There is no more concrete info on the coral reef or MPA damage for Samoa or Tonga but in American Samoa we have the following:

" An advisory group on American Samoa’s coral reefs says anecdotal reports on the impact of last week’s tusnami show extensive structural damage in some areas.

The Coral Reef Initiative’s co-ordinator, Jeremy Goldberg, says teams of divers have been inspecting the reefs and he expects to be able to issue a report on their condition within the next couple of days.

He says the territory’s renowned for having some of the Pacific’s most pristine and resilient coral, with five times as many species as Hawaii.

Mr Goldberg says clearing the reefs of debris quickly is crucial to prevent it from causing more damage as it’s moved by wave action.

    “Some of the anecdotal evidence coming in is that there has been a tremendous amount of structural damage done to a few of the coral reefs around some of the heavily impacted areas. Large amounts of debris have been seen on some of the reefs. But it’s looking like the damage is moderate in most places and even minimal in some habitats so that’s a good sign.”

Jeremy Goldberg of American Samoa’s Coral Reef Initiative.

News Content © Radio New Zealand International
PO Box 123, Wellington, New Zealand"

For more information on regional impacts of the Tsunami, contact IUCN WCPA-Marine's Melanesia Regional Coordinator, Hugh Govan

Monday, 5 October 2009

Sylvia Earle and IUCN Invite World Leaders to Celebrate and Extend Ocean Protection.

Monday, 5th October, 2009, Washington DC (IUCN)

Today legendary underwater explorer and ocean ambassador Sylvia Earle teamed up with IUCN’s World Commission on Protected Areas in a historic move to send individual letters to 106 world leaders inviting them to join Sylvia in her wish to better protect the world’s oceans.
Watch exclusive coverage of this event online at The Underwater Channel:

Sylvia Earle is one of three recipients of the coveted 2009 TED (Technology, Entertainment and Design) Award which grants awardees a ‘wish to change the world’. Sylvia’s one wish is to establish more ‘hope spots’ – Marine Protected Areas – to support ocean life, people and the natural unseen systems on which our day-to-day lives depend.

The idea of writing these letters is stimulated by the fact that some leaders have already stepped-up to champion ocean protection, making dramatic and significant announcements that have resulted in a measurable increase in the area of sea protected. These countries include the USA, France, South Africa, Australia, and the Coral Triangle Initiative nations (Indonesia, Philippines, Malaysia, Timor-Leste, Papua New Guinea, and the Solomon Islands).
“I am delighted to be directly connecting to these leaders who really can make a difference and who by their actions can quickly improve how we protect our ocean. In spring next year we will have a major celebration of my ‘wish’ and I very much hope we can show new progress by highlighting globally those leaders who have made the latest commitments, and show everyone what they as individuals are doing for the oceans,” Sylvia Earle said. “Given the critical range of pressures on the seas there has never been a time like this when we have needed to act in such decisive ways and connect ocean issues to the broader public. By taking new actions as individuals, world leaders can achieve both those goals in one go and also leave a personal legacy from which we will all benefit in future years,” she added.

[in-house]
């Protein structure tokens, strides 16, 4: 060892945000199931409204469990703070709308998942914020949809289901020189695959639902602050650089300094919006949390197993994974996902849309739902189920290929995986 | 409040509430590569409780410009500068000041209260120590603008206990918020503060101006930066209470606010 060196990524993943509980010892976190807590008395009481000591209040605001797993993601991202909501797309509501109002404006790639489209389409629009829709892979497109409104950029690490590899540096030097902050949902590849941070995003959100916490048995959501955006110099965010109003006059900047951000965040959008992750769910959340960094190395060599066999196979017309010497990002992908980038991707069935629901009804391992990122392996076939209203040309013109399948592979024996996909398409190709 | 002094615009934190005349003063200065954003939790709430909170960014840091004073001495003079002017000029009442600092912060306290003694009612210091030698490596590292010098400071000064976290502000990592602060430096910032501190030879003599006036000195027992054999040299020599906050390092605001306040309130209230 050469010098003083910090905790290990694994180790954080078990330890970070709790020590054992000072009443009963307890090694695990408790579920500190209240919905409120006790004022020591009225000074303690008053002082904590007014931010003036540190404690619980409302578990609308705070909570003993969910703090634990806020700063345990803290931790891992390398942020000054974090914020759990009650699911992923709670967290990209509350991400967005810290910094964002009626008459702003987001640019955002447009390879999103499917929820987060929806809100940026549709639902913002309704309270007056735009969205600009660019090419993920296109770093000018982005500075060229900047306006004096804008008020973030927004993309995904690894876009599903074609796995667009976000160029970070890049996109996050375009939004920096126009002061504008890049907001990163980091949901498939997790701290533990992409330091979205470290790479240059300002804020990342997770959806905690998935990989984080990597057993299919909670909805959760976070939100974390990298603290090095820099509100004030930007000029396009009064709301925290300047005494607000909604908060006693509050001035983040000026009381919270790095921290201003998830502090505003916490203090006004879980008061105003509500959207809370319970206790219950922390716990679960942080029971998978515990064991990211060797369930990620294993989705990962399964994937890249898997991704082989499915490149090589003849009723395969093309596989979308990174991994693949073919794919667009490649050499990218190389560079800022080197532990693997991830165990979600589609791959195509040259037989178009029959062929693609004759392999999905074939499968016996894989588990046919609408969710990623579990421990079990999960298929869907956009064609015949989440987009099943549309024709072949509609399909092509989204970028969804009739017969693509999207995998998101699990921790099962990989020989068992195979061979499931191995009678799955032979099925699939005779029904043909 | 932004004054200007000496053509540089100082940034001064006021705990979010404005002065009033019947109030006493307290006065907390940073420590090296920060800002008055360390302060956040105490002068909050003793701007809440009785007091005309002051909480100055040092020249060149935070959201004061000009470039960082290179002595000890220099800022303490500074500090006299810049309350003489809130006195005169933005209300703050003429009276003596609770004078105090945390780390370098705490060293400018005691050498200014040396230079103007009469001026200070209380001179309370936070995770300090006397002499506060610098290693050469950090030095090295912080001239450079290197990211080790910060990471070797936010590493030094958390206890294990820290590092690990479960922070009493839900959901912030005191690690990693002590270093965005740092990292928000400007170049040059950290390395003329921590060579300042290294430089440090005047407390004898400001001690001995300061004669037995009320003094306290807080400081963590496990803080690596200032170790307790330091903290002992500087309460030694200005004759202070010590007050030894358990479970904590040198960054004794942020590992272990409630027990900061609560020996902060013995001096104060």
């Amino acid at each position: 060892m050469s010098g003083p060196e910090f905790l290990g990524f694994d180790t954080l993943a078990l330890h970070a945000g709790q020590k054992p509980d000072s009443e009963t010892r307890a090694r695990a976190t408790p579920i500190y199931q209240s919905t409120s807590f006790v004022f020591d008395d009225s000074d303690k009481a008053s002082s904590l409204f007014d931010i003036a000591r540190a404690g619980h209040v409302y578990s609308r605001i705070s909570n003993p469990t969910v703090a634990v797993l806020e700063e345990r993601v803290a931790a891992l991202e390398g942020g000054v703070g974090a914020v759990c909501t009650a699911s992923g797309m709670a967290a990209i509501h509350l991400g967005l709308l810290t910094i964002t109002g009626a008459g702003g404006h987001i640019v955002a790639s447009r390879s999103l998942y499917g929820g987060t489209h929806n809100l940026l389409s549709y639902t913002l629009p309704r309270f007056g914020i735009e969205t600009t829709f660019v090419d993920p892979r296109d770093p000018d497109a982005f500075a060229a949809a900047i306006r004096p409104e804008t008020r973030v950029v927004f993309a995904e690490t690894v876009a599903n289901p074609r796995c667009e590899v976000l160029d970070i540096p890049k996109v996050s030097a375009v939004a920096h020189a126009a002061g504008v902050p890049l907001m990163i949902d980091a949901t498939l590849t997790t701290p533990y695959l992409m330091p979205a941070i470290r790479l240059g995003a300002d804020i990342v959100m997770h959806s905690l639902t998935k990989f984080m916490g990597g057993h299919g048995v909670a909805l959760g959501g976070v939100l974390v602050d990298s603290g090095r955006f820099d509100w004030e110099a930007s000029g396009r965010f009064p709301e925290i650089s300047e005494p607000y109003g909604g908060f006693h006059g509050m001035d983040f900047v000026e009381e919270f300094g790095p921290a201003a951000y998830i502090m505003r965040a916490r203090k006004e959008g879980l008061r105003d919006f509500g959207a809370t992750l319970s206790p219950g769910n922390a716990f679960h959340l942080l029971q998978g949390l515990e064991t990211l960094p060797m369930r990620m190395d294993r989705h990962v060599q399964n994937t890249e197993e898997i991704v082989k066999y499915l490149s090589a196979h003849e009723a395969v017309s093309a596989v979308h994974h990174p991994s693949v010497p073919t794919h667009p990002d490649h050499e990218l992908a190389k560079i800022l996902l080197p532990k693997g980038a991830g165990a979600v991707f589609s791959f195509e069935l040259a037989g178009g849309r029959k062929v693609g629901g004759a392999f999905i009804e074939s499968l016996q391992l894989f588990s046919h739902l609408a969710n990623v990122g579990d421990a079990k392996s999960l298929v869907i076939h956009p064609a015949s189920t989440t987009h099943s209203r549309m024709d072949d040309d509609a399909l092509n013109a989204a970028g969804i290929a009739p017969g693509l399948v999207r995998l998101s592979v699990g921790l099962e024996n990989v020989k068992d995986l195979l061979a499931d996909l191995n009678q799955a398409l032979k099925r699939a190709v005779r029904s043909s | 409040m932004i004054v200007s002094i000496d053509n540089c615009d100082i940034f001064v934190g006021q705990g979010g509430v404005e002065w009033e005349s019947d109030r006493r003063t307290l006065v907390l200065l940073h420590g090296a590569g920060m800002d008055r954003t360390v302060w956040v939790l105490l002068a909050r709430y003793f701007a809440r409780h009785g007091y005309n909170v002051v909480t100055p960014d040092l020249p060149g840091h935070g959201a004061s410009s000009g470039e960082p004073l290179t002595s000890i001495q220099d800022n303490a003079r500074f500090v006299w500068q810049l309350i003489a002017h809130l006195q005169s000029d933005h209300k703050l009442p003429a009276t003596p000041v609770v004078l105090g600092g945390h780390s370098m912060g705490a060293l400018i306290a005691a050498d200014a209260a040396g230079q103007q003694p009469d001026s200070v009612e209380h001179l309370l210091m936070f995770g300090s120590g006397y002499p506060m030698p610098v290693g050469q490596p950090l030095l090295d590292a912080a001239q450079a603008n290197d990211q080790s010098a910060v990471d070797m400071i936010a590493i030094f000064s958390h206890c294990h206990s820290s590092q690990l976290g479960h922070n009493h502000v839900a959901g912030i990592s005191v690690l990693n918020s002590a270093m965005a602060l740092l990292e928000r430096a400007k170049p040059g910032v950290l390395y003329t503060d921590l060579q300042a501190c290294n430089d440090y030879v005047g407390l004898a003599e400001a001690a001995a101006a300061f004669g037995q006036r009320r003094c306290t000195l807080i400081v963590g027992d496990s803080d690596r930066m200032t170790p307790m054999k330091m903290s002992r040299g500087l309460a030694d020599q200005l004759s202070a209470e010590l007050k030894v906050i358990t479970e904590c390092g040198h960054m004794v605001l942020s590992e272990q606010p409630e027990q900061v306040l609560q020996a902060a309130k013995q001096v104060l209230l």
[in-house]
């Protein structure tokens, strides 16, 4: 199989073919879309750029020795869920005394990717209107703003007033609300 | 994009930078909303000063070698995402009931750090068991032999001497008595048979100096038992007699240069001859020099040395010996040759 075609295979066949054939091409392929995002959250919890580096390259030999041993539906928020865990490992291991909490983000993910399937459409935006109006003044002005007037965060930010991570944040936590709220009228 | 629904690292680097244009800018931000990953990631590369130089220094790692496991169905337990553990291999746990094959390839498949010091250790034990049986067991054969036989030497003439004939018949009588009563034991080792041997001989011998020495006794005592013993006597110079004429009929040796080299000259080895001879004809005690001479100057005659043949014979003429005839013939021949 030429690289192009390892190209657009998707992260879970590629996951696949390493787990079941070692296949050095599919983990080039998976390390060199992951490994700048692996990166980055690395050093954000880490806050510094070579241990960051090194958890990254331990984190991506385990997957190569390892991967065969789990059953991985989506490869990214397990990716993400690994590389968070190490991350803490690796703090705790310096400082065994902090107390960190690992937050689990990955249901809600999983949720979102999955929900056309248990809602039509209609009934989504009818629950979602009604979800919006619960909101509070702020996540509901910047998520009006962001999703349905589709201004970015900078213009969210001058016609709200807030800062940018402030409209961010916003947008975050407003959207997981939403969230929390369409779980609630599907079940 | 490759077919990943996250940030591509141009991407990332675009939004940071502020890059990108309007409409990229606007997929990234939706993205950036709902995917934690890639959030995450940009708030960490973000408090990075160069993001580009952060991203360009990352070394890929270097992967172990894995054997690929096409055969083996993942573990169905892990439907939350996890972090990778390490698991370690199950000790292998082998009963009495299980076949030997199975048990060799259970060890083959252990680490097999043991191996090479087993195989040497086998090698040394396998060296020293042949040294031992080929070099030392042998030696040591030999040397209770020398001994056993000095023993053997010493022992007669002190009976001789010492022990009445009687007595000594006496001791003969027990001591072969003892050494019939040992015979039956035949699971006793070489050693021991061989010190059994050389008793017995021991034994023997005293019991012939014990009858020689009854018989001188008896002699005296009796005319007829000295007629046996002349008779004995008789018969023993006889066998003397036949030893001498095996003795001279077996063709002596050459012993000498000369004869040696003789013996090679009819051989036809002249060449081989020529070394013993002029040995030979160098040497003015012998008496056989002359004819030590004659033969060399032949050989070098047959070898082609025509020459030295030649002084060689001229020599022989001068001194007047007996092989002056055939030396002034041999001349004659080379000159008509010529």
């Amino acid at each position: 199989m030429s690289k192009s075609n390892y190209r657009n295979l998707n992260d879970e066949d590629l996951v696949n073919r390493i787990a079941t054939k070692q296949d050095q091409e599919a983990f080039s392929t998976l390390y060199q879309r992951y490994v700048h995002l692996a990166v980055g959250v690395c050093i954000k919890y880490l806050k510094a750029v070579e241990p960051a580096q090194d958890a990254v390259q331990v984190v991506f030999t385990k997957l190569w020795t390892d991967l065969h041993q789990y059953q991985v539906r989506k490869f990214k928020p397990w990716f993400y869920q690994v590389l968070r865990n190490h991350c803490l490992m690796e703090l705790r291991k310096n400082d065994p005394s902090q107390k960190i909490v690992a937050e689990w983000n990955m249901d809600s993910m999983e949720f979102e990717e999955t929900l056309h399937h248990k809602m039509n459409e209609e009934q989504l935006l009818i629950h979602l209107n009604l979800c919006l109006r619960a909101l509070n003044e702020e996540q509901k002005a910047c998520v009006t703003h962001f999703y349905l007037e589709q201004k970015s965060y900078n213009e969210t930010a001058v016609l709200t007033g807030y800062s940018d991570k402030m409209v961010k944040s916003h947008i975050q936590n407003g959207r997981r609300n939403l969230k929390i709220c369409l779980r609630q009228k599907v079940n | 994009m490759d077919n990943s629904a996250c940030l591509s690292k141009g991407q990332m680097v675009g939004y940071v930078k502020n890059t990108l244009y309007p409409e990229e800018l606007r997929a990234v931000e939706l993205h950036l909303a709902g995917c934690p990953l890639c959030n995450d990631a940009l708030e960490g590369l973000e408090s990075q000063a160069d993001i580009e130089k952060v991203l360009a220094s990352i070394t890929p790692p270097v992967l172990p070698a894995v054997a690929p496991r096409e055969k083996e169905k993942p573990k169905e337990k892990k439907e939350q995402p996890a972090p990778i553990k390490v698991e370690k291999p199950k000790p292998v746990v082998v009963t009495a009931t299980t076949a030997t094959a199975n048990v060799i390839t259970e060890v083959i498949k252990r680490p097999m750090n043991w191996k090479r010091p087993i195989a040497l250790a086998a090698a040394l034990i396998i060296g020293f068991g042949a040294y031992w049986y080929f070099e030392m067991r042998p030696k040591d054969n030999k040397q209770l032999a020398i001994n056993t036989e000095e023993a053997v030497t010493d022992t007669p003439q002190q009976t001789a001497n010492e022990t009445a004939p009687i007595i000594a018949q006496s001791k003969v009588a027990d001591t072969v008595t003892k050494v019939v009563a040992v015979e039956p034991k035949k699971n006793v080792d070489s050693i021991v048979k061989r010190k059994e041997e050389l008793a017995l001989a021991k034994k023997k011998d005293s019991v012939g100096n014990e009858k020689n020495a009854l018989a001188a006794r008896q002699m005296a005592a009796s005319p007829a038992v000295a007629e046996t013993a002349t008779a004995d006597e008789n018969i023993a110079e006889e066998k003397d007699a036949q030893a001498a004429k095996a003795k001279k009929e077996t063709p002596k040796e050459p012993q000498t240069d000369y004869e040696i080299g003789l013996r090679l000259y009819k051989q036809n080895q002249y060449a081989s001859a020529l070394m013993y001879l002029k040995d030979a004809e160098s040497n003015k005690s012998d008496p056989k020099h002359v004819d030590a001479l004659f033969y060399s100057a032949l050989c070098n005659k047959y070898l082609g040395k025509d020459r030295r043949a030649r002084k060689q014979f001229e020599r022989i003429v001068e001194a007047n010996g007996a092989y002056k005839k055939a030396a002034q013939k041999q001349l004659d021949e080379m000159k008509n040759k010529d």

Co-signing the letters is well known British biologist and ocean conservationist, and Marine Vice Chair of the World Commission on Protected Areas, Dan Laffoley. “Most nations of the world have already pledged through the Convention on Biological Diversity and the 2002 Johannesburg Summit on Sustainable Development to use networks of Marine Protected Areas to help safeguard the blue heart of our planet” he said. “I am delighted that we are working with Sylvia Earle in this way to provide that process with a significant positive boost in 2010”.
Carl Gustaf Lundin, Head of IUCN’s Global Marine Programme added that “The ocean is our life support system and we are seeing more and more evidence of the deteriation of habitats and species as a direct result of our daily activities. But there is cause for hope. In recent years we have witnessed impressive pledges from around the world to step up the protection of the ocean. These personal leadership commitments have been crucial in moving things and putting the plight of the ocean on the international agenda. “

Each of the individually written and signed letters was sent out today, and by April next year it is hoped that new commitments made by leaders will be highlighted and celebrated as part of a TED Ocean event. The seven-day TED conference will take place on a ship in the Galapagos Islands. Speakers, all focused on the oceans, will range from marine scientists and ocean explorers to musicians and artists to environmental activists. All talks will be streamed live to the world for free. The ultimate goal is to have policy makers and citizens alike understand the necessary action steps needed to create more marine protected areas and to engender the conviction to take them.

Watch Sylvia and Dan as they sign the letters and discuss their inspiration behind this initiative and what they hope they will achieve courtesy of The Underwater Channel:

For Video Embed: about the oceans and UWC go to: